“A crisis like this calls for scientific and humanitarian collaborations that transcend borders.”

George Q. Daley, Harvard Medical School

The new virus initially spread rapidly in China and has infected 77,780 people, with 2,666 dead as of Feb. 25, WHO reported. The number of new cases has been declining in China even as the relative handful of isolated cases internationally have grown into new outbreaks in South Korea, Italy, and Iran. Outside of China, there have been more than 2,400 cases and 34 deaths in 33 countries.

Epidemiologists, such as Marc Lipsitch, director of the Harvard T.H. Chan School of Public Health’s Center for Communicable Disease Dynamics, say they expect the virus to eventually be widespread globally, driven in part by the large number of mild or asymptomatic cases that make it hard to detect.

Dan Barouch, professor of medicine at Harvard Medical School, Beth Israel Deaconess Medical Center, and the Ragon Institute of MGH, MIT, and Harvard, said his group began work on a vaccine as soon as the virus’ DNA sequence was released publicly on Jan. 10 and has been pushing toward the development and testing of candidate vaccines.

“Collaboration is critical for the development of a coronavirus vaccine, because no single group has all the necessary expertise, and open sharing of data and reagents will greatly accelerate the field,” said Barouch, who has also worked on HIV and Zika vaccines. “It is important for multiple vaccine efforts to go forward in parallel, because it is not yet known which vaccine candidates will be safest and most effective and also can be manufactured and deployed at the scale to end a global epidemic.”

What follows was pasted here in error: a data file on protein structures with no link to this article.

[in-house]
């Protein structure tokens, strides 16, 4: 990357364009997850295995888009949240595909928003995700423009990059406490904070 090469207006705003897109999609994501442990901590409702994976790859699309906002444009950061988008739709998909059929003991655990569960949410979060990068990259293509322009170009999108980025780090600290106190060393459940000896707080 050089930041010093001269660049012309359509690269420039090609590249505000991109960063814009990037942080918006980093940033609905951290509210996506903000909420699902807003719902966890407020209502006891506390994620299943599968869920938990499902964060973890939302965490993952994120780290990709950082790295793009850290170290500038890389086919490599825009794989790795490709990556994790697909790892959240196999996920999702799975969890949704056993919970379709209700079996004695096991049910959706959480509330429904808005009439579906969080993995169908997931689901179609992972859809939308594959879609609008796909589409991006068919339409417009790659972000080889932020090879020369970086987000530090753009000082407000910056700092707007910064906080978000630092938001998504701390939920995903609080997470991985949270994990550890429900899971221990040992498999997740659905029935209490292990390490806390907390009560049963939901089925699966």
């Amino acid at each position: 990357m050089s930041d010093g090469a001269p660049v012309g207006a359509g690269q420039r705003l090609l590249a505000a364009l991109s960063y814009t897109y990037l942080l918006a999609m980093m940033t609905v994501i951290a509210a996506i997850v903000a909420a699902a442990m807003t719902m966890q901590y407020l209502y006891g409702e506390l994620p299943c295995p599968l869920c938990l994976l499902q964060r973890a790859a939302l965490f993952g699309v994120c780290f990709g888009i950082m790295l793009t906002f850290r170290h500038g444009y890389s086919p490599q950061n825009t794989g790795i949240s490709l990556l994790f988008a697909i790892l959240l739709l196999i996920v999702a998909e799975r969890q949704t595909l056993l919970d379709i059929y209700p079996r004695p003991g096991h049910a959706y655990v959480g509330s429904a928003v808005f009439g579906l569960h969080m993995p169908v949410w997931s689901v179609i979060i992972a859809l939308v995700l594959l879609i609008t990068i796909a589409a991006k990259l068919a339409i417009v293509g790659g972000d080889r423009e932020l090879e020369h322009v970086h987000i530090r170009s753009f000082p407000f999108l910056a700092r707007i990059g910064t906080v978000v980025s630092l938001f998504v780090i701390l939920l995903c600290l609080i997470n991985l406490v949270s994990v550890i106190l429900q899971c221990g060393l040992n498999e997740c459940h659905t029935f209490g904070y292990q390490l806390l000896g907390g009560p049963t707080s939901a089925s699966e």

In addition to sharing knowledge with colleagues in China, Boston-area scientists hope to access samples from Chinese patients, an important scientific resource currently in short supply, according to David Knipe, Higgins Professor and head of the program in virology at HMS’ Department of Microbiology.

Knipe, who has conducted work on the replication and latency of the herpes simplex virus and has a candidate vaccine for genital herpes in clinical trials, said although knowledge is lacking on many characteristics of the virus, efforts will focus immediately on steps that can help patients as soon as possible. Those efforts will likely include new and better diagnostic tests, screening existing antiviral drugs to see whether any can be an effective therapy against the virus, and finding a vaccine as quickly as possible.

Knipe said his own lab will probably focus on exploring the host immune response at a cellular level and the role inflammation plays in severe illness.

Mark Namchuk, director of HMS’ newly formed Therapeutics Initiative, said a thorough understanding of the virus, its fundamental biology, and its effect on patients is needed to guide efforts to understand which treatments may be effective.

“This is something that we have to take very seriously and do what can be done medically, scientifically,” Namchuk said, adding that though the coronavirus’ impact so far has largely been in China, it’s important to prepare for its broader spread. “Morally, we have to prepare to respond to this wherever it is.”

Jonathan Abraham, assistant professor of microbiology in HMS’ Department of Microbiology, said even though the need for rapid progress remains urgent, the pace of the response has already been unprecedented. His lab studies how viruses bind to cells to infect them and the antibodies generated by patients who have survived infection.

Unfortunately, Abraham said, antibodies against SARS won’t necessarily be effective against the new virus, so researchers are looking for strategies to not only address the new virus, but also related viruses that may emerge in the future.

“I think it’s critical that’s being learned here is that it’s important to carry out this sort of highly collaborative research on these important pathogens before they emerge,” Abraham said, “because we can use the information we learn from related viruses to help fight off infection by the new viruses when they emerge.”